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Overview for the week up to Friday 08 June 2018 and 6-day outlook to Thursday 14 June

Overview for the week up to Friday 08 June 2018 and 6-day outlook to Thursday 14 June

Visual: Vorticity outlook at 500 mB (+-18,000 feet) for Wednesday 13 June

Source: GrADS/Cola, George Mason University,

What Happened

This was a high pressure week with only a weak low pressure system on the coastal plain in the northern Namib. Barometric pressure on Thursday over eastern Namibia, Botswana and the Northwest and Limpopo provinces in South Africa went as high as 1024 mB. On the northern rim of this continental high pressure cell, a strong zonal circulation from east to west followed.

It was an exceptional week in the sense that local conditions were mostly influenced by close regional weather. It is more typical that Namibian weather is the result of weather developments very far away, sometimes thousands of kilometres, and often far out to sea, both in the Atlantic and in the Indian Ocean.

Most noticeable at home was the quiet sunshine days, relieved at night by some windiness. However, the dominant wind direction over the interior consistently remained easterly. This produced the typical cold nights and warm afternoons that is a standard feature of the Namibian winter.

With a barometric pressure of 1024 mB over the interior and only 1016 mB over the northern Namib, it created a considerable pressure differential. The natural result is that air flows from the higher pressure area to the lower, in our case from the interior to the coastal plain. This movement of air is further amplified by the strong zonal push from the east as a result of the general anti-cyclonic continental circulation.

The next feature that then comes into play is Namibia’s unique topography. The interior plateau lies at an elevation around 1600 metres while the coastal plain cover the area from the sea (0 metres) to the western face of the escarpment (300 metres). What then happens, like this week, is that the air descends horisontally by around 1300 metres. Sinking air is typical of high pressure cells, so the dense cold air, moving towards the west, naturally descends the moment it crosses the escarpment, falling onto the coastal plain, in a manner of speaking. As it does, two things happen, it picks up speed, moving faster to the ocean, and it compresses.

As it picks up speed it leads to windy, dusty conditions along the coastline. The closer to the coast, the more severe these conditions become. And as it compresses, it releases energy the same way a valve heats up when one inflates a tyre. It is called diabatic compression. This raises the ambient temperature, and in our case considerably due to the large horisontal distance the air sinks (1300 metres). We call it Oosweer and it occurred in abundance and in strength this week.

Oosweer conditions started on Tuesday in the central Namib but there are very few people there to record it. It then quickly spread north and intensified, engulfing Walvis Bay, and then moved gradually up the coastline until it also covered the south-western corner of Angola. Satellite images clearly showed the dusty conditions, starting at the Kuiseb and intensifying the further north one looks with the strongest winds and most dust in Angola.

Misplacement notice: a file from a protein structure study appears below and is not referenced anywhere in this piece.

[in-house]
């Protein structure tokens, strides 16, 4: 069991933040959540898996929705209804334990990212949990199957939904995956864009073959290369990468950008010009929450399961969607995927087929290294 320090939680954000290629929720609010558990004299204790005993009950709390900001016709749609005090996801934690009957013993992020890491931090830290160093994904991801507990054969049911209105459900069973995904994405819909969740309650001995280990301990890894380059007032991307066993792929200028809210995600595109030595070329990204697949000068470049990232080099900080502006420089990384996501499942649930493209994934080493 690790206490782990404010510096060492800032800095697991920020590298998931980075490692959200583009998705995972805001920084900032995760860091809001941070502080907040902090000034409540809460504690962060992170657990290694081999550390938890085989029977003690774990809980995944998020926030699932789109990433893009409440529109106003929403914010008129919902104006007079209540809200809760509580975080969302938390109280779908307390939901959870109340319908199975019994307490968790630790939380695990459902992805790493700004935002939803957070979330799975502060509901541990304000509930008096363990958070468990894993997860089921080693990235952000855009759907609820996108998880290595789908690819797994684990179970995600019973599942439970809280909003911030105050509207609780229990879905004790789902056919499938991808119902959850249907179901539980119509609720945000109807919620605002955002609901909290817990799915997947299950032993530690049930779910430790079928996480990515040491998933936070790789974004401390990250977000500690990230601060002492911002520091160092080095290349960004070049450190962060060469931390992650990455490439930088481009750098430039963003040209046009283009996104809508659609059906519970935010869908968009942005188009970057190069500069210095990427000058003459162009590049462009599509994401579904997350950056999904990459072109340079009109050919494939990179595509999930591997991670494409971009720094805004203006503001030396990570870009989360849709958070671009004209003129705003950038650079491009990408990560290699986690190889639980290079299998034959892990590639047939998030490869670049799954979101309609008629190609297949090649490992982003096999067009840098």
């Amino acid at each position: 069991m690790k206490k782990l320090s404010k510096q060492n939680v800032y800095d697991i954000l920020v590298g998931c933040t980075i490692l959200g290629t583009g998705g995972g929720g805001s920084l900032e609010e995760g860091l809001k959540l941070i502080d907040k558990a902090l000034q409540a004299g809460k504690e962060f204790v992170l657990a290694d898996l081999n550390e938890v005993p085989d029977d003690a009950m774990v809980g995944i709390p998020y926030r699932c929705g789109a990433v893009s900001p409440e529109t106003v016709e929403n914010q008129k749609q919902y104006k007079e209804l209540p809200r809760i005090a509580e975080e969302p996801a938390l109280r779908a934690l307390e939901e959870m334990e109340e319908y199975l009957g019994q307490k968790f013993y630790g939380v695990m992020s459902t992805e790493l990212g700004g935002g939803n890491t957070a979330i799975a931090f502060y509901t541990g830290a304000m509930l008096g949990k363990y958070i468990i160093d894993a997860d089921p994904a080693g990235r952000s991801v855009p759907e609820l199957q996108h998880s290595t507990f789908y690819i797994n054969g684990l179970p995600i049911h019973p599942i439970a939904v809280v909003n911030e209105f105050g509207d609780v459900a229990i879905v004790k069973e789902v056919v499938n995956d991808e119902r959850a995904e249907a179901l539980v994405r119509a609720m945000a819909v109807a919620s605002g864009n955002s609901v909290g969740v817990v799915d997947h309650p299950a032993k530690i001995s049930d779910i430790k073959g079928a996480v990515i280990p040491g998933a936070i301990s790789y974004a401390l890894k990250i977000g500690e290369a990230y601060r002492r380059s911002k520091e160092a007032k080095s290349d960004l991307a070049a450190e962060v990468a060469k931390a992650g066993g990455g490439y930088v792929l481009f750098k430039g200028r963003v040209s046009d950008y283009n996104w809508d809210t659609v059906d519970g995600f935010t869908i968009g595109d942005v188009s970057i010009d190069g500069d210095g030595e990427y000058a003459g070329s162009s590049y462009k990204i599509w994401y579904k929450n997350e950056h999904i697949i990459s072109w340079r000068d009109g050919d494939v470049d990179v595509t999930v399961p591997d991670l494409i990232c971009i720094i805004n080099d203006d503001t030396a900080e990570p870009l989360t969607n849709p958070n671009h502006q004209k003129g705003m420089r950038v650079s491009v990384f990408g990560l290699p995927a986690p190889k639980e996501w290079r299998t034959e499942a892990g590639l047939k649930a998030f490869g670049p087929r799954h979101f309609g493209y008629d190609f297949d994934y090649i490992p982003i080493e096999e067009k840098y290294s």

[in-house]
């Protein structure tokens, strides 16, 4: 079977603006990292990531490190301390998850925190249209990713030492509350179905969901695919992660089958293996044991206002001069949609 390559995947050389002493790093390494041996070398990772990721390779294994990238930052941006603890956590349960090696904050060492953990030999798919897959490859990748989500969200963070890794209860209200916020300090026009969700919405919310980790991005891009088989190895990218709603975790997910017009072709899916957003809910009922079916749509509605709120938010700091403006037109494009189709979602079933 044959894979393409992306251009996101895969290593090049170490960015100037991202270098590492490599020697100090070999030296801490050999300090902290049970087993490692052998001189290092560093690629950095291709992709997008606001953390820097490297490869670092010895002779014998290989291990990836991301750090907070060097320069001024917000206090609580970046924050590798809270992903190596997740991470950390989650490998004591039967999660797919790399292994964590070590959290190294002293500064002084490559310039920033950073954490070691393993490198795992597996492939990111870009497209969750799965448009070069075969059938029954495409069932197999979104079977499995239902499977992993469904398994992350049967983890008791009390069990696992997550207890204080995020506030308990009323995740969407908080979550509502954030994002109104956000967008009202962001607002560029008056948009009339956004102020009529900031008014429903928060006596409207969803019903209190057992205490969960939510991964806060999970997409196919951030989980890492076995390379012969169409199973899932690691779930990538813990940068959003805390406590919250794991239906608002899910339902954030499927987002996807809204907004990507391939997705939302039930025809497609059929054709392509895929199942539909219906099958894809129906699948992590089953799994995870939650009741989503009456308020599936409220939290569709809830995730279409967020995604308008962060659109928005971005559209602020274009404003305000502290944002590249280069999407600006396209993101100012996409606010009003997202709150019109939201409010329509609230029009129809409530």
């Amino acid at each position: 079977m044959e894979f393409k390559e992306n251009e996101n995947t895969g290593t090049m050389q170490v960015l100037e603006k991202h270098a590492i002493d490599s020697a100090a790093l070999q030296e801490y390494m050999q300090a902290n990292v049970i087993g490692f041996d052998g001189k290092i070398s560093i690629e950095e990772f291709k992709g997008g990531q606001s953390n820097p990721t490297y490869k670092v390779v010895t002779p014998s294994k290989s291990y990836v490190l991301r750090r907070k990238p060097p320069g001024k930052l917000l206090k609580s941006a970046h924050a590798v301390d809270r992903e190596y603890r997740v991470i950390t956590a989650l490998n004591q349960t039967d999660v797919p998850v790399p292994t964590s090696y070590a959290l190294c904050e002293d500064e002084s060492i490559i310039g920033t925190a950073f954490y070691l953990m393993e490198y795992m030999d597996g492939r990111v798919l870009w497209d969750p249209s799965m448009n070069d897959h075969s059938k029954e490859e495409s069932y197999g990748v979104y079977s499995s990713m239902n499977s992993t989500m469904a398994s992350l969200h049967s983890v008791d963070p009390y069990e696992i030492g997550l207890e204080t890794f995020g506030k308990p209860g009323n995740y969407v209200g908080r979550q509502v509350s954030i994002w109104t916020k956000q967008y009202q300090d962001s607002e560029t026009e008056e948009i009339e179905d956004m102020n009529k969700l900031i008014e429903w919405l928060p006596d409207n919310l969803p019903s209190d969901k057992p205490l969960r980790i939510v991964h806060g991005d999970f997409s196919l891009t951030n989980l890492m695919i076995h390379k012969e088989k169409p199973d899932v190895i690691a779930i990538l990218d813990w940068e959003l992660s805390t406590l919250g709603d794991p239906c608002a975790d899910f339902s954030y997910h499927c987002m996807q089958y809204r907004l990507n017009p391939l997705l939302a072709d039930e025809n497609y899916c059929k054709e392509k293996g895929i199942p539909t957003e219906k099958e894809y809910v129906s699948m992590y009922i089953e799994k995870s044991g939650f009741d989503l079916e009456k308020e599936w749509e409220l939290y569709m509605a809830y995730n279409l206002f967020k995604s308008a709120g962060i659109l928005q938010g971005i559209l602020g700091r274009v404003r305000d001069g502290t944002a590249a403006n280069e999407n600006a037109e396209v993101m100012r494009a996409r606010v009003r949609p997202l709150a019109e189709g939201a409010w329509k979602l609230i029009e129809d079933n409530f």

What’s Coming

The visual chosen for this discussion is the outlook in the middle levels of the atmosphere for next Wednesday. The blue arrow shows the approach angle of the South Atlantic high pressure cell. Ahead of the cell’s outer rim, is a very strong frontal system, terminating in a vortex at its southern end. This system has its biggest impact on the surface, gradually weakening as elevation increases.

The red arrow shows the anti-cyclonic continental circulation, also with a strong surface impact. These two systems (blue and red) oppose each other. Where they meet, a convergence line is formed (olive green line) with the Atlantic high tending to hug the ground, while the somewhat warmer airflow from the interior tends to rise and slip over the high pressure cell.

The continental airflow is a barrier to the onslaught of the South Atlantic high. The result is deflection. This is indicated by the lower verdant line and causes the frontal system to be deflected to the south, but in the meantime, the entire system and the convergence zone, are relentlessly pushed to the east by the strength of the South Atlantic high. The vector that results sees the frontal system deflected to the south and slipping around the Cape, or only covering the southern and Eastern Cape areas.

If this system develops as anticipated, it will make landfall in Cape Town, next week Thursday during the night. It is such a strong system, it will have a northern extension that may reach all the way up to Lüderitz. The second verdant line is the direction in which the system will move around next weekend.

Before that happens though, Namibia will experience three to four (Sunday to Wednesday) generally warmer days since the airflow will be dominantly north to south ahead of the frontal system.



About The Author


In Memoriam. The weekly weather column is compiled by the editor in honour of the legacy of John Olszewski, the widely respected and well-known weatherman of Namibia. After writing the weather column for more than twelve years, he has left an indelible mark at the Economist, and the technical ability among the editorial staff to "read" the maps that he so often consulted. - Ed.

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